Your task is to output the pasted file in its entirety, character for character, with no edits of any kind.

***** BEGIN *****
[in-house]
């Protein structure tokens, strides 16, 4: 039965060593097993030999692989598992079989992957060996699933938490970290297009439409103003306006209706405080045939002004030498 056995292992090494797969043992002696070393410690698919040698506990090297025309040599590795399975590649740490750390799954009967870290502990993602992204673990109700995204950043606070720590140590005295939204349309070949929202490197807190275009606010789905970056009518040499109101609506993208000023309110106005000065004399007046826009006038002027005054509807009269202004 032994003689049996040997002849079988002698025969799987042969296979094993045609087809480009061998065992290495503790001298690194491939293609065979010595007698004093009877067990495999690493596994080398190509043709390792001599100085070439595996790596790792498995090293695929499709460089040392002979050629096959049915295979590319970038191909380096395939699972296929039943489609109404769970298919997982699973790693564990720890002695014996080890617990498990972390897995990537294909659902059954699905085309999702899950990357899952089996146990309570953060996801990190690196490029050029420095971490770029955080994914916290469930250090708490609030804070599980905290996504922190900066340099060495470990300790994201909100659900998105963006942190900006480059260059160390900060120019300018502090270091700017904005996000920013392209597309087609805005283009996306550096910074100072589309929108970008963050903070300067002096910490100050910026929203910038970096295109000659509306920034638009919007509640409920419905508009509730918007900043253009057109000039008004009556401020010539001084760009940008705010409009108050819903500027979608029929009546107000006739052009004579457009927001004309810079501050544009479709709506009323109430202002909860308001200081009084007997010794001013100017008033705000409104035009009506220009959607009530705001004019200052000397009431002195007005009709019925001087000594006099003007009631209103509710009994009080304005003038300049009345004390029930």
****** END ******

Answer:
[in-house]
């Protein structure tokens, strides 16, 4: 039965060593097993030999692989598992079989992957060996699933938490970290297009439409103003306006209706405080045939002004030498 056995292992090494797969043992002696070393410690698919040698506990090297025309040599590795399975590649740490750390799954009967870290502990993602992204673990109700995204950043606070720590140590005295939204349309070949929202490197807190275009606010789905970056009518040499109101609506993208000023309110106005000065004399007046826009006038002027005054509807009269202004 032994003689049996040997002849079988002698025969799987042969296979094993045609087809480009061998065992290495503790001298690194491939293609065979010595007698004093009877067990495999690493596994080398190509043709390792001599100085070439595996790596790792498995090293695929499709460089040392002979050629096959049915295979590319970038191909380096395939699972296929039943489609109404769970298919997982699973790693564990720890002695014996080890617990498990972390897995990537294909659902059954699905085309999702899950990357899952089996146990309570953060996801990190690196490029050029420095971490770029955080994914916290469930250090708490609030804070599980905290996504922190900066340099060495470990300790994201909100659900998105963006942190900006480059260059160390900060120019300018502090270091700017904005996000920013392209597309087609805005283009996306550096910074100072589309929108970008963050903070300067002096910490100050910026929203910038970096295109000659509306920034638009919007509640409920419905508009509730918007900043253009057109000039008004009556401020010539001084760009940008705010409009108050819903500027979608029929009546107000006739052009004579457009927001004309810079501050544009479709709506009323109430202002909860308001200081009084007997010794001013100017008033705000409104035009009506220009959607009530705001004019200052000397009431002195007005009709019925001087000594006099003007009631209103509710009994009080304005003038300049009345004390029930």